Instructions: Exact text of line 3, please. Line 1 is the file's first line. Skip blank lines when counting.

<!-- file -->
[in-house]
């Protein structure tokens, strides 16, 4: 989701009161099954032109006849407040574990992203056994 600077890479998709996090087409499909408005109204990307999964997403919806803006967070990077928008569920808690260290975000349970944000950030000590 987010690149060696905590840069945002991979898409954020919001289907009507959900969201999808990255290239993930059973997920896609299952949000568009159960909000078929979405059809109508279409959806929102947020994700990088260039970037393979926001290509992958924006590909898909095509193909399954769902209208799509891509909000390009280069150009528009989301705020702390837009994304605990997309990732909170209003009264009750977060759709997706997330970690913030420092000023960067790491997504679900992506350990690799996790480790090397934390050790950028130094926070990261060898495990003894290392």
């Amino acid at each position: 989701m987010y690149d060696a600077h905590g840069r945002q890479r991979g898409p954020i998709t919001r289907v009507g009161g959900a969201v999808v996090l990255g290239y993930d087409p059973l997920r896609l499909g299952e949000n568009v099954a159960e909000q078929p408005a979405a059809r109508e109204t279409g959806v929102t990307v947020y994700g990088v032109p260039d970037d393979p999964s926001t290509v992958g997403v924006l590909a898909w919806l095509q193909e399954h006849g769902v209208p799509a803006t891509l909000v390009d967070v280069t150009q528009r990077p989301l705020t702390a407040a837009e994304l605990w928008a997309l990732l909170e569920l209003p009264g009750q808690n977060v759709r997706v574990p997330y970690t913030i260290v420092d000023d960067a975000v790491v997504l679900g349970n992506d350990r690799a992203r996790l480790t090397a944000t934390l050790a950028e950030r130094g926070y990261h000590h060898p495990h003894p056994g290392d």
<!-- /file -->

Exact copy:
């Amino acid at each position: 989701m987010y690149d060696a600077h905590g840069r945002q890479r991979g898409p954020i998709t919001r289907v009507g009161g959900a969201v999808v996090l990255g290239y993930d087409p059973l997920r896609l499909g299952e949000n568009v099954a159960e909000q078929p408005a979405a059809r109508e109204t279409g959806v929102t990307v947020y994700g990088v032109p260039d970037d393979p999964s926001t290509v992958g997403v924006l590909a898909w919806l095509q193909e399954h006849g769902v209208p799509a803006t891509l909000v390009d967070v280069t150009q528009r990077p989301l705020t702390a407040a837009e994304l605990w928008a997309l990732l909170e569920l209003p009264g009750q808690n977060v759709r997706v574990p997330y970690t913030i260290v420092d000023d960067a975000v790491v997504l679900g349970n992506d350990r690799a992203r996790l480790t090397a944000t934390l050790a950028e950030r130094g926070y990261h000590h060898p495990h003894p056994g290392d």